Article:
Mouse on tha Track
Swagga Fresh Freddie Mixtape
By Colin McGowan | 12 March 2011
There’s certainly some bone-headed audacity that comes with showing up to a vegetarian potluck with a fat ham. Mouse on tha Track’s Swagga Fresh Freddie is the ham; the vegetarians are anyone with taste. Because Mouse on tha Track is a stupendously stupid moniker, and the album art on his stupendously fun mixtape looks like gasoline-colored vomit from the future. Similarly, Freddie enters one’s universe in much the same way alcohol does: it’s hard to stomach, it’s free so I don’t predict myself enjoying it, and when “Unwind” is, like, the best thing you’ve heard all week or “Bizness is Bizness” is silly infectious and the track with Soulja Boy on it is pretty great, it’s a shock to the system.
The problem with a lot of mixtape rap is that it aims for menace and just ends up silly; the archetypal gun-talker—with his name spelled out in bullets on the front of his tape, screaming horrendous shit all over chintzy 808 beats—is so ludicrous he usually becomes an object of fun. Remember how The Office‘s Michael Scott thought the most compelling thing to do in every improv sketch was to pull out an imaginary gun? Most mixtape gangstas agree. Gucci Mane and Cam’ron are examples of two rappers who have transcended the trappings of these tropes, largely because of their goofy senses of humor and perverted grasps of language.
Anyway and fortunately, though Mouse on tha Track is no wordsmith, he’s more about the party than the criminal element. Due to this lack of desire to convince the listener how many bodies he’s racked up, he can devote his energies to creating slinky club rap and lacing those beats with all sorts of giddy swagger. In fact, Mouse seems unconcerned with much of anything besides buying the bar a round of shots and bouncing around like some over-caffeinated kangaroo. He hints at gangsta clichés here and there, but when he does he’s so bereft of seriousness it’s obvious he could give a fuck about the believability of his boasts. About hustling, he raps, “Like Bill Cosby, I just want the bread pudding,” impersonating the sweater-clad sitcom star. While other emcees preen, stiffening their jaws, Mouse is in the middle of the dancefloor, straight clowning. Every party needs its drink-stirrer.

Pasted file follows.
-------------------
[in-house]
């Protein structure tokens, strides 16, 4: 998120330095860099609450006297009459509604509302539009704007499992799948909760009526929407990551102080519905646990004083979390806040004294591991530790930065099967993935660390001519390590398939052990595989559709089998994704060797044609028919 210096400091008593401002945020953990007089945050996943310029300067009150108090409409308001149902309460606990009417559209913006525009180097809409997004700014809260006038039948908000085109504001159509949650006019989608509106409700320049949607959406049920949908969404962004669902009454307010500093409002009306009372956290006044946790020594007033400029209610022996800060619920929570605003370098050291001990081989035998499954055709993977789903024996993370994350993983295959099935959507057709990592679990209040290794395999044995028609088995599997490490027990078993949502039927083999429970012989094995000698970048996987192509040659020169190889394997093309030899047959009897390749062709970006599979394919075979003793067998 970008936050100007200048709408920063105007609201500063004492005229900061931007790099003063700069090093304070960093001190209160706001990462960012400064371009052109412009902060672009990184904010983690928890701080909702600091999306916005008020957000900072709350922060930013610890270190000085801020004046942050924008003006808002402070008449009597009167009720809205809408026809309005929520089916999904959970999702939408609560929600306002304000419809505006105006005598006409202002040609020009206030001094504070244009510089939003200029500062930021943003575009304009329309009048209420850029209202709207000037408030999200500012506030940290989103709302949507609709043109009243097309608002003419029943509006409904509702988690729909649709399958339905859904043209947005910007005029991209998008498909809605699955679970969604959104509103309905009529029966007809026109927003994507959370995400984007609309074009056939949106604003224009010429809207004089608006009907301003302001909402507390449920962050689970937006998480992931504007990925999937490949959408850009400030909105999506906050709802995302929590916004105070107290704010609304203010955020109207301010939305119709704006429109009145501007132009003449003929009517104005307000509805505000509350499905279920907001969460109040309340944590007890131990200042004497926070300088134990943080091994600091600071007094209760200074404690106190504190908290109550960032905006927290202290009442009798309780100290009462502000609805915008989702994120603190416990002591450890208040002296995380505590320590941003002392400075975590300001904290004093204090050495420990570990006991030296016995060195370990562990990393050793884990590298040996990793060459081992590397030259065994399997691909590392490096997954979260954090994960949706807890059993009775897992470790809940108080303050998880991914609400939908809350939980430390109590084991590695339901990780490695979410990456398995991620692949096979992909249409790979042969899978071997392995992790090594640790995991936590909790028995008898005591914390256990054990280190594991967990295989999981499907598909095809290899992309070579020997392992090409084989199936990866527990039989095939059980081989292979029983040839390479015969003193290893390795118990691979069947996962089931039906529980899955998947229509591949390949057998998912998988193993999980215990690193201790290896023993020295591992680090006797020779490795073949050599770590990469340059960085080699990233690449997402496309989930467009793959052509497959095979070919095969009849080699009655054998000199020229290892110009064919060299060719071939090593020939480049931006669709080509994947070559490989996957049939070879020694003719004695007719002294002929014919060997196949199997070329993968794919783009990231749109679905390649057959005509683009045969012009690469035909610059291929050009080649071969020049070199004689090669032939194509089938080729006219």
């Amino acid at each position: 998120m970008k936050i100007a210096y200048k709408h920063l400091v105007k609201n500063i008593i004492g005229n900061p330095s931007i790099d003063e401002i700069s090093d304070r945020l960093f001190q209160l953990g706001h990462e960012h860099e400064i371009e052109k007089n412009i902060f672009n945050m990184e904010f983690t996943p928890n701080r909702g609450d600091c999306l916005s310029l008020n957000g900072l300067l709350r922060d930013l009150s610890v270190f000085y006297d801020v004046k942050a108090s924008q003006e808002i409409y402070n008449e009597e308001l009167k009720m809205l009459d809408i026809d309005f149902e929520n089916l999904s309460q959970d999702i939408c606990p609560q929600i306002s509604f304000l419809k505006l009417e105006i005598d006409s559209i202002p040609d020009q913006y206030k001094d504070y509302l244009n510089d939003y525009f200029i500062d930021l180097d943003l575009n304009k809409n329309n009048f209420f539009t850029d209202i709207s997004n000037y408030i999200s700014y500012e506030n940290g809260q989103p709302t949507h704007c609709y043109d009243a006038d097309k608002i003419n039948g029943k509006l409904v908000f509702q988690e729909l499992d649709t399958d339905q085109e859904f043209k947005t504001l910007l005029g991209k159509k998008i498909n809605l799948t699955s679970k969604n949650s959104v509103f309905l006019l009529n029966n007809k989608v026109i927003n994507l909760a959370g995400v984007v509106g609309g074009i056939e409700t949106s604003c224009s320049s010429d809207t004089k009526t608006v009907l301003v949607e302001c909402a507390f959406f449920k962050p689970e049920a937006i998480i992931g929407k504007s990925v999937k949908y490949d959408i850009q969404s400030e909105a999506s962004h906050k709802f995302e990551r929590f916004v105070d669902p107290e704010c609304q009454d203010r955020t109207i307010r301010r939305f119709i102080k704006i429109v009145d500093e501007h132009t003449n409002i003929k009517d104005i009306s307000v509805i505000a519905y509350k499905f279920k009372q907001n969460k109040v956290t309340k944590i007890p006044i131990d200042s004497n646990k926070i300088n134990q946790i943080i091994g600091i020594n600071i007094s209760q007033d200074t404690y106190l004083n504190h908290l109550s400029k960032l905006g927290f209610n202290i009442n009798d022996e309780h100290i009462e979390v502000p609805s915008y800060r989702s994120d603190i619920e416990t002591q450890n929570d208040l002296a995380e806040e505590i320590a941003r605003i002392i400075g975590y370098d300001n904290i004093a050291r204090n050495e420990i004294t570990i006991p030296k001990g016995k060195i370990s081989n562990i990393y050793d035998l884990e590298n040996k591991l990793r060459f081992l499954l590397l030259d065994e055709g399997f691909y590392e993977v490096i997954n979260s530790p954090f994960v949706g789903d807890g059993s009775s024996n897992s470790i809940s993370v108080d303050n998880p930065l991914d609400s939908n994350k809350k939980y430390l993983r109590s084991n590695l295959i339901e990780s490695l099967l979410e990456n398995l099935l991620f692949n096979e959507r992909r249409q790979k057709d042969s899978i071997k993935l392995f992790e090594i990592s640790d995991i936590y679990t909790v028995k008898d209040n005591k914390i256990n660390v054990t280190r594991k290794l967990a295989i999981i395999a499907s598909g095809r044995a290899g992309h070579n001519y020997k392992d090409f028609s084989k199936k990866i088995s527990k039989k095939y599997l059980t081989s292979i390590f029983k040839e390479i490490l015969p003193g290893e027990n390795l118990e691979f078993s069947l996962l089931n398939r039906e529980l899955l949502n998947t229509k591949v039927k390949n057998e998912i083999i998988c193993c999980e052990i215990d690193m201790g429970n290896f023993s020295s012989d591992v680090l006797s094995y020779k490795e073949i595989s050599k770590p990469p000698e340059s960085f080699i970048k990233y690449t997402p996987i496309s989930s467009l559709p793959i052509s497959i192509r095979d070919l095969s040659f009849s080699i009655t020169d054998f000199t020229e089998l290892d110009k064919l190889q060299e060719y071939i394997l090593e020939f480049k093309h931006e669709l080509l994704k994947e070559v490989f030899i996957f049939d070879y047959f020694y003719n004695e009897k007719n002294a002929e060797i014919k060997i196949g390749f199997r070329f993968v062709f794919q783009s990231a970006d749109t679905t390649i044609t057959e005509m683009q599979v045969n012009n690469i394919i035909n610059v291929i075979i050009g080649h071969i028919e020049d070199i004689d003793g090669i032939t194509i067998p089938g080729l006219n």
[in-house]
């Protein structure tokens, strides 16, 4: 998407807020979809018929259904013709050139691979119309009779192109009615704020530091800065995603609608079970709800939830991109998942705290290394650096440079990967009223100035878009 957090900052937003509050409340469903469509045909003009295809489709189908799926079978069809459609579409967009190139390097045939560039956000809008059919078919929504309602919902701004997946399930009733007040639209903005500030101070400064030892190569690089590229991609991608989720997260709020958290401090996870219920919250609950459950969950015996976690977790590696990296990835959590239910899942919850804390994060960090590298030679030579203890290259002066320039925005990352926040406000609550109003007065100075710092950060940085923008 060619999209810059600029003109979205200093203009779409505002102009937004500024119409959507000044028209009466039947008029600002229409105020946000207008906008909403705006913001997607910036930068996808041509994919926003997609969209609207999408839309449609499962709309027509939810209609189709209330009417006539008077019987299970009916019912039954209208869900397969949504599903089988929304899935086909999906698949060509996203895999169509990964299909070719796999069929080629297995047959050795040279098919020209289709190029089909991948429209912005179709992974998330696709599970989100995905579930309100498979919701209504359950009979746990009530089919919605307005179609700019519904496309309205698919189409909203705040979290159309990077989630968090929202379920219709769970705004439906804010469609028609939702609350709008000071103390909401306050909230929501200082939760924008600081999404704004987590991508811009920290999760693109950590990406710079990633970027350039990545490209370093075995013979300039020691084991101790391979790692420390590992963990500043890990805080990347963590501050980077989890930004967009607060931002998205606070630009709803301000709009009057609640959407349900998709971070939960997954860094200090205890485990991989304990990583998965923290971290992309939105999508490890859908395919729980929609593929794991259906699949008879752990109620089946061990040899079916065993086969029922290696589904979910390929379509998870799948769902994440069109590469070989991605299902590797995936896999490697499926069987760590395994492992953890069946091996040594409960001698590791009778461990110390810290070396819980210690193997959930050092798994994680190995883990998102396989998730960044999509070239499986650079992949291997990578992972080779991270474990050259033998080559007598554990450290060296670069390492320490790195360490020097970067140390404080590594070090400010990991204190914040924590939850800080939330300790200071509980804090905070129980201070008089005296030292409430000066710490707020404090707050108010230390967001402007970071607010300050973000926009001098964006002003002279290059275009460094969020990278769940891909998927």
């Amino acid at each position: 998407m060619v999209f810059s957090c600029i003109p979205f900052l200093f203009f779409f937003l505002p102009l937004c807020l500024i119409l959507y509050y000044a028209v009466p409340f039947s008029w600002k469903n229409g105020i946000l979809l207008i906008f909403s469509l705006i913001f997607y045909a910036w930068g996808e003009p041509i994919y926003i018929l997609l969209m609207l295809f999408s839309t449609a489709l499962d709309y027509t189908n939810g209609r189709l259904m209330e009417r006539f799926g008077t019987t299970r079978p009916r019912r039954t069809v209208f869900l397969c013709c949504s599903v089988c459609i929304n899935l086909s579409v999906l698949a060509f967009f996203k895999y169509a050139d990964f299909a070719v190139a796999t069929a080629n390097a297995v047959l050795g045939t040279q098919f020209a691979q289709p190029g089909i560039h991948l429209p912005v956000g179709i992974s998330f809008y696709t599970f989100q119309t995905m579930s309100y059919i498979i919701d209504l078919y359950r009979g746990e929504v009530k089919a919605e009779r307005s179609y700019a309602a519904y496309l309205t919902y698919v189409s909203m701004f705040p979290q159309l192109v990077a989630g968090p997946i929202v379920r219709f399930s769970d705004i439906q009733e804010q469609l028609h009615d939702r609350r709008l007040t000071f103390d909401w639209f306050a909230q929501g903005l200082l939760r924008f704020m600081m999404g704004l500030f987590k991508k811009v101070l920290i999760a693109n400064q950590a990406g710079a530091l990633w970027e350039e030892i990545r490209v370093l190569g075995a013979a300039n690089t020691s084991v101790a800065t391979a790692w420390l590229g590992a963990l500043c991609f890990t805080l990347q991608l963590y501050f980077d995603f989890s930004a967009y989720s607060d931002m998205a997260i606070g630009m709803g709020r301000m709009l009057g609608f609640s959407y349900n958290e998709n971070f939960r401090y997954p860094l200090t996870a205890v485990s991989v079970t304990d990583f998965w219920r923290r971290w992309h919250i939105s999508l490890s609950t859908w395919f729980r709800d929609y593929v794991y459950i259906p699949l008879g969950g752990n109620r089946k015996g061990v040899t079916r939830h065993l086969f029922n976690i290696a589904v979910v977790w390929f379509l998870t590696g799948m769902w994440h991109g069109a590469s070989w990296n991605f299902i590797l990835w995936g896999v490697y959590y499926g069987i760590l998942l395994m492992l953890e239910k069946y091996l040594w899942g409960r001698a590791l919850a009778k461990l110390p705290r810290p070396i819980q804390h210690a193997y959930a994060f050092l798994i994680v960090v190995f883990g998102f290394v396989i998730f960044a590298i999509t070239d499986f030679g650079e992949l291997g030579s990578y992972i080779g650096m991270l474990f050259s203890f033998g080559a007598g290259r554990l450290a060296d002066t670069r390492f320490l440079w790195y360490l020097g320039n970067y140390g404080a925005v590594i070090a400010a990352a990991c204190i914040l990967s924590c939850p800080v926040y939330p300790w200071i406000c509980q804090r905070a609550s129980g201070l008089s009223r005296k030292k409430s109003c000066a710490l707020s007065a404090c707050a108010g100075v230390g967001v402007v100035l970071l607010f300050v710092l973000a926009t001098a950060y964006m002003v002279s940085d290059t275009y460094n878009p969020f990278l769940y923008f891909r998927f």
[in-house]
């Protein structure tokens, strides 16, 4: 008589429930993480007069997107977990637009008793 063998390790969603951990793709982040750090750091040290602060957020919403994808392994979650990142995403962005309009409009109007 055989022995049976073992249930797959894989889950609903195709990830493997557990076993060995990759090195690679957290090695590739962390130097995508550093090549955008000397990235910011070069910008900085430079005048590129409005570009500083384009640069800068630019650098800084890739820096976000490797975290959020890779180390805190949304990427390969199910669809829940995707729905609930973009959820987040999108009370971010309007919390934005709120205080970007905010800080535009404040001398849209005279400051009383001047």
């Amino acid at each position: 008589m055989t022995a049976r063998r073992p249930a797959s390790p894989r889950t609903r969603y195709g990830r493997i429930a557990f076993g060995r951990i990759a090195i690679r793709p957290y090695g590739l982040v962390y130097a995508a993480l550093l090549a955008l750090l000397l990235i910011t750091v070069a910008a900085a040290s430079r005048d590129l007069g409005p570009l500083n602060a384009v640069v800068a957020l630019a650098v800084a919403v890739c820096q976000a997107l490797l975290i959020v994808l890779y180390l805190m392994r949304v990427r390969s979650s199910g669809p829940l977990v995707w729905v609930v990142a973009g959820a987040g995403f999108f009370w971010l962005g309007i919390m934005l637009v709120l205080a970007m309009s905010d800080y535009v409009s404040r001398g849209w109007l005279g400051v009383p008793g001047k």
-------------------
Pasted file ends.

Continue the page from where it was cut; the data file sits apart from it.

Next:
Mouse is as good a drink-stirrer as any. If your ordinary mixtape trapper lazily leans upon testosterone and anger, Mouse is souped up on the most amiable of enthusiasm. He produces everything here save for a few radio remixes and a beat from crony Q-Red, his compositions reminiscent of the buoyant, shimmery work of Mannie Fresh. The title track is all deftly interwoven keyboard plinking, high-pitched horns serving as exclamation points to the bleating heft of the track; “Turn the Beat Up” is nauseous kinetic energy. Synthesized horns swerve all over the place as Mouse babbles delightfully about party-starting.
I use “babble” because, as Mouse might readily admit, his raps aren’t really about anything. Mouse shines; Mouse hits the bar; Mouse is ‘bout to tear the club up; mostly, Mouse careens around his productions with fervor. He is of the rapper/producer variety that does not domineer his beats, electing instead to splash his voice into and over his productions unobtrusively. Mouse’s raps lend his music a face and a few flourishes in lieu of flashy punchlines…or, really, anything genuinely substantive.
While Swagga Fresh is sort of essential in that it provides a refreshing counterpoint to the violent stylings of, say, Guntalk or Lil Boosie, it needn’t be an hour in length. The act wears thin after a bit; poor Mouse is unable to completely hold our attention for the duration of the tape. Though he possesses an undeniable charisma, he can only unfurl so many flows before the latter portion of the tape descends from pinnacle-level club stuff to middling bottle-popping fodder that could have come from just about anyone. He also could have left the “Black and Yellow” beat alone (everyone could have left that one alone, actually). Swagga Fresh is, for most of its runtime, uncomplicated sonic joy. It contains a lot of tracks that are perfect for the moment at 1:30 AM in which a party switches its mood from “tipsy” to “liquor-soaked.” Seriously, throw on “Why They Jock My Style” and watch the asses move. Just don’t get let anyone know they’re bouncing along to a Soulja Boy verse.